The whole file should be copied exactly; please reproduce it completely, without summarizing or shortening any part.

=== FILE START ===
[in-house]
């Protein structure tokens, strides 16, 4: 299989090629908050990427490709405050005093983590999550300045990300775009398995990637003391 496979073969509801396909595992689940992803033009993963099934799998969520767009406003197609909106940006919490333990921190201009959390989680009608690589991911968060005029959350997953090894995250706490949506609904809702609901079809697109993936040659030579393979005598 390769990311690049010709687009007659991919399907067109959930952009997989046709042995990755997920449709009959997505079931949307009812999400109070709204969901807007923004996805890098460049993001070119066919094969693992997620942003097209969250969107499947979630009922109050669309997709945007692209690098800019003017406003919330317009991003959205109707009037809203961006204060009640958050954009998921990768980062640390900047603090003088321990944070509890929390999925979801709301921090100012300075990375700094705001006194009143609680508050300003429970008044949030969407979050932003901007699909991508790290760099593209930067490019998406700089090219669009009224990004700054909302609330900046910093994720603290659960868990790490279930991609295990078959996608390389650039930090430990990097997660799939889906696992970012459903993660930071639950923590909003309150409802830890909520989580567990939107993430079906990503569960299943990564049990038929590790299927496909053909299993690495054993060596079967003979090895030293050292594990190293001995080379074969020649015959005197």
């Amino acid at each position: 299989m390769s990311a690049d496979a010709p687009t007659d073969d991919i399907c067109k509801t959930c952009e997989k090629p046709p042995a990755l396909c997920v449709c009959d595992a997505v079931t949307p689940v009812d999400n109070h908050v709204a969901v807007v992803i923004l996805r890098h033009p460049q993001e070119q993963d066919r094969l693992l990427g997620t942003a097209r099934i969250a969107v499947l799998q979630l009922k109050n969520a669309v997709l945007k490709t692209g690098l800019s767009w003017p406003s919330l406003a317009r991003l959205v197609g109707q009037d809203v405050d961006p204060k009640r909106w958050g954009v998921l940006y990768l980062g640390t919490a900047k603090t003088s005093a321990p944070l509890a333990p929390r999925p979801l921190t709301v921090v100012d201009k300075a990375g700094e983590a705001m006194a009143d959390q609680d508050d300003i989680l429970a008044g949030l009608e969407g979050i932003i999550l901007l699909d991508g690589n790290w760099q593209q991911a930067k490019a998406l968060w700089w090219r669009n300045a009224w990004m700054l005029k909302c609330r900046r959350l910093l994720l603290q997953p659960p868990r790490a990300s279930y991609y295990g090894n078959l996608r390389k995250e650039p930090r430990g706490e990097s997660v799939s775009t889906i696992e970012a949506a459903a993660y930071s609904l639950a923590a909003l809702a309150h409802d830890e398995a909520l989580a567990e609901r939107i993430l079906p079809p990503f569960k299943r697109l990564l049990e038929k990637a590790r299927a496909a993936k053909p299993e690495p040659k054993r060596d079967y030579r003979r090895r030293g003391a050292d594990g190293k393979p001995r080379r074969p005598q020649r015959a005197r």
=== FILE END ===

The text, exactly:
[in-house]
């Protein structure tokens, strides 16, 4: 299989090629908050990427490709405050005093983590999550300045990300775009398995990637003391 496979073969509801396909595992689940992803033009993963099934799998969520767009406003197609909106940006919490333990921190201009959390989680009608690589991911968060005029959350997953090894995250706490949506609904809702609901079809697109993936040659030579393979005598 390769990311690049010709687009007659991919399907067109959930952009997989046709042995990755997920449709009959997505079931949307009812999400109070709204969901807007923004996805890098460049993001070119066919094969693992997620942003097209969250969107499947979630009922109050669309997709945007692209690098800019003017406003919330317009991003959205109707009037809203961006204060009640958050954009998921990768980062640390900047603090003088321990944070509890929390999925979801709301921090100012300075990375700094705001006194009143609680508050300003429970008044949030969407979050932003901007699909991508790290760099593209930067490019998406700089090219669009009224990004700054909302609330900046910093994720603290659960868990790490279930991609295990078959996608390389650039930090430990990097997660799939889906696992970012459903993660930071639950923590909003309150409802830890909520989580567990939107993430079906990503569960299943990564049990038929590790299927496909053909299993690495054993060596079967003979090895030293050292594990190293001995080379074969020649015959005197």
């Amino acid at each position: 299989m390769s990311a690049d496979a010709p687009t007659d073969d991919i399907c067109k509801t959930c952009e997989k090629p046709p042995a990755l396909c997920v449709c009959d595992a997505v079931t949307p689940v009812d999400n109070h908050v709204a969901v807007v992803i923004l996805r890098h033009p460049q993001e070119q993963d066919r094969l693992l990427g997620t942003a097209r099934i969250a969107v499947l799998q979630l009922k109050n969520a669309v997709l945007k490709t692209g690098l800019s767009w003017p406003s919330l406003a317009r991003l959205v197609g109707q009037d809203v405050d961006p204060k009640r909106w958050g954009v998921l940006y990768l980062g640390t919490a900047k603090t003088s005093a321990p944070l509890a333990p929390r999925p979801l921190t709301v921090v100012d201009k300075a990375g700094e983590a705001m006194a009143d959390q609680d508050d300003i989680l429970a008044g949030l009608e969407g979050i932003i999550l901007l699909d991508g690589n790290w760099q593209q991911a930067k490019a998406l968060w700089w090219r669009n300045a009224w990004m700054l005029k909302c609330r900046r959350l910093l994720l603290q997953p659960p868990r790490a990300s279930y991609y295990g090894n078959l996608r390389k995250e650039p930090r430990g706490e990097s997660v799939s775009t889906i696992e970012a949506a459903a993660y930071s609904l639950a923590a909003l809702a309150h409802d830890e398995a909520l989580a567990e609901r939107i993430l079906p079809p990503f569960k299943r697109l990564l049990e038929k990637a590790r299927a496909a993936k053909p299993e690495p040659k054993r060596d079967y030579r003979r090895r030293g003391a050292d594990g190293k393979p001995r080379r074969p005598q020649r015959a005197r």